Guest Post: Thank you to Erin Vaughan writer for Modernize who wrote this article and for sharing your knowledge about Solar energy and if going solar is the right decision for your family.
Purchasing a solar energy system for your home is a tricky matter. While panels can cut your monthly bills enormously, they aren’t exactly cheap, and that means it can take a while for your energy savings to catch up to your initial investment. Thankfully, however, there are many government tax credits and utility programs that offer massive discounts on your upfront costs—you just have to know where to get them.
We at Home Improvement Leads love a great deal, and we know that when it comes to solar, the mathematics can get a little murky. That’s why we compiled this article, to help you understand how to calculate your expenses and savings—so you can decide if solar is right for you!
Solar energy can make your monthly utility bill disappear
The biggest benefit to going solar is the savings on your monthly electricity bill. Depending on the size of your system, and the amount and intensity of the sunlight in your area, you could potentially eliminate your monthly bill, which is great, because who likes paying bills? But that’s only if you correctly calculate your annual energy usage. To get started, try tracking the amount of kilowatt hours you use each month—it should be listed on your energy bill. Make sure to look at how your energy consumption changes throughout the year. If you live in a dry, warm area, you’ll probably have the lowest consumption numbers, whereas if you live in the southeast or in the north, heating and cooling can drive up your costs. Just to give you some idea, the average home consumes around 1,000 kilowatt hours per month, and runs up around $115 in electricity per bill.
Solar energy systems can take a while to pay off
To completely cover your home’s energy use, you’ll need to purchase equipment that can generate quite a bit of energy—that means you may be looking at a seven to ten kilowatt system. And that can cost quite a bit; expect to pay between $20,000 to $40,000 for the equipment alone. Meanwhile, you’ll also have to put up money for labor costs and permitting fees, as well as sales and property taxes if you live in an area that does not have an exemption for solar equipment. That can bulk up the price a lot—expect these costs to add several thousand dollars to your system price, meaning it will take longer to start to save you money. In fact, it could take between 20 to 30 years for you to earn back the initial expenses of installation.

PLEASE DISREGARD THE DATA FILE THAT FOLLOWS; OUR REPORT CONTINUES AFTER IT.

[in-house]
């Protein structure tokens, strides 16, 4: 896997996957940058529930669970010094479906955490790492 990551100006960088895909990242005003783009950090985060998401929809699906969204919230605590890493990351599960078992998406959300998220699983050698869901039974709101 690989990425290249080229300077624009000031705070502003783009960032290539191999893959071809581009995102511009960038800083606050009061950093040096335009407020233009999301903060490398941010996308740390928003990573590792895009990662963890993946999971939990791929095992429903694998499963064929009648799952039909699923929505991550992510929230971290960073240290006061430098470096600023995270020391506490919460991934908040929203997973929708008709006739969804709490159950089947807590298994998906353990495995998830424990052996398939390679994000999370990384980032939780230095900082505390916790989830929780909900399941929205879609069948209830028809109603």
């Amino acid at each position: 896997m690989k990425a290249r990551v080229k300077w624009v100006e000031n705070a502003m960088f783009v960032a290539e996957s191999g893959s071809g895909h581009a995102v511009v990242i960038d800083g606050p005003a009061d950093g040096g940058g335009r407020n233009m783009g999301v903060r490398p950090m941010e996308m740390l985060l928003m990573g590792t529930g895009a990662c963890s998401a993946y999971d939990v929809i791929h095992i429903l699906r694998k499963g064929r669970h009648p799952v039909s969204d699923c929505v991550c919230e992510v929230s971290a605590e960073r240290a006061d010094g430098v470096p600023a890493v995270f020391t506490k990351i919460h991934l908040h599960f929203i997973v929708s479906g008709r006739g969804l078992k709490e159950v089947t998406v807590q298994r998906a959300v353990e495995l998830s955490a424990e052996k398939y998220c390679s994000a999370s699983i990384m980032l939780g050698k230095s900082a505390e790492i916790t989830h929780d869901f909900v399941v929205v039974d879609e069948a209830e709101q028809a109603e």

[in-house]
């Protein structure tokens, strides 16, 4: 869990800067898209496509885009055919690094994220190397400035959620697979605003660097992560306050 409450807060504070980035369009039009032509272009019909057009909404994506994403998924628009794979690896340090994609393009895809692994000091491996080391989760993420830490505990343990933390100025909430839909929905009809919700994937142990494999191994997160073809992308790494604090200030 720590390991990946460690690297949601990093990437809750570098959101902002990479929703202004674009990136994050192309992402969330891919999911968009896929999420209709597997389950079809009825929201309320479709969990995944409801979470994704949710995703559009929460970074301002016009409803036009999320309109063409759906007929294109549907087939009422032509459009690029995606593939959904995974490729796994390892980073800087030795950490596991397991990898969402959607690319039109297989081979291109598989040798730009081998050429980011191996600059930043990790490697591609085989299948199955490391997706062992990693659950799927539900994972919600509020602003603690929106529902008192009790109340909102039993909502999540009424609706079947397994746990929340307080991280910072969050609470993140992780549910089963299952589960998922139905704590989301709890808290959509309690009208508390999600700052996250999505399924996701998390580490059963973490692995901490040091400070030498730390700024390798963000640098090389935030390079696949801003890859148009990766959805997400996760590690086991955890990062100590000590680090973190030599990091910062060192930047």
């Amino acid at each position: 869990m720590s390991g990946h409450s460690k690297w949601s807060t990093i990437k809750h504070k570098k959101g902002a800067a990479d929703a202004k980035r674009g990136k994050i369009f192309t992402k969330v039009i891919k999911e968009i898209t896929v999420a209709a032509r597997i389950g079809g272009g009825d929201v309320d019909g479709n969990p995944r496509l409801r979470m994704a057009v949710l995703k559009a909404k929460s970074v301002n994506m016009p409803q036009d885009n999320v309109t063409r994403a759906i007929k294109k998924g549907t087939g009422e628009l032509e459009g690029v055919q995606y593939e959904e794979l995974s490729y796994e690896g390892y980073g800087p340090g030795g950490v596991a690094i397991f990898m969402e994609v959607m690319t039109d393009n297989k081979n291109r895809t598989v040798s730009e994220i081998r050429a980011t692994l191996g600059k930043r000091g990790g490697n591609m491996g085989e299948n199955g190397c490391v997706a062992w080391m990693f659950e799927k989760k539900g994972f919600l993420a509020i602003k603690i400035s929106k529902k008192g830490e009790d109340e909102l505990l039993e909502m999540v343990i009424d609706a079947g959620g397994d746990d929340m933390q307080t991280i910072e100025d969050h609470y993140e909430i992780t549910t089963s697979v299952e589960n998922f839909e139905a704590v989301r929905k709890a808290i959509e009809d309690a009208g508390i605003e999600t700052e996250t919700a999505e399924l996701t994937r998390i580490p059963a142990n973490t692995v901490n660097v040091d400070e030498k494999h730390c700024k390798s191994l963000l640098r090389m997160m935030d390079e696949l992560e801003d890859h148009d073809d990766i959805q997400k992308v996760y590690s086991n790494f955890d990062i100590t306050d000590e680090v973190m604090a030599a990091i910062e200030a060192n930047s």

Some locations have generous incentives that can save you money
The only problem with that equation, however, is that it doesn’t take into account some of the hefty incentive programs available to homeowners that invest in solar for their rooftops. The federal Residential Renewable Energy Tax Credit, for instance, is available to any household with a qualifying system, and it returns homeowners 30 percent of their initial installation and labor costs, shaving off thousands of dollars. Meanwhile, some states also have their own similar incentives—they’ll either pay you a flat rate or a percentage of your equipment costs, or they’ll give you a certain per-watt incentive based on your system’s expected output or rated capacity. If you live in an area that’s very pro-solar, like Hawaii, California, New York, or Massachusetts, you could be saving hundreds or thousands of dollars.
And your energy provider may credit you for energy you provide
Meanwhile, almost every state has a net metering program—that means your electricity provider is required to credit your household for extra energy you return to the grid. For instance, say it’s a very hot, sunny summer day. Your system may generate well over the 80 to 90 kilowatt hours per day it takes to keep your home powered. So the utility company collects that excess energy and distributes it to nearby homes and businesses—and they pay you for being an energy generator. In some places, your energy provider will allow you to cash out these credits, or roll them over to your next utility bills, which can save you hundreds annually.
While it’s difficult to predict exactly how long it will take you system to make you money (that depends on how much energy you’re able to generate, as well as what kinds of incentives are available to residents in your area), you’ll start saving when your total monthly energy savings are enough to make back what you paid on equipment and installation costs, minus any incentives you were offered. For most people, this will take several years, but after that, your system virtually runs for free!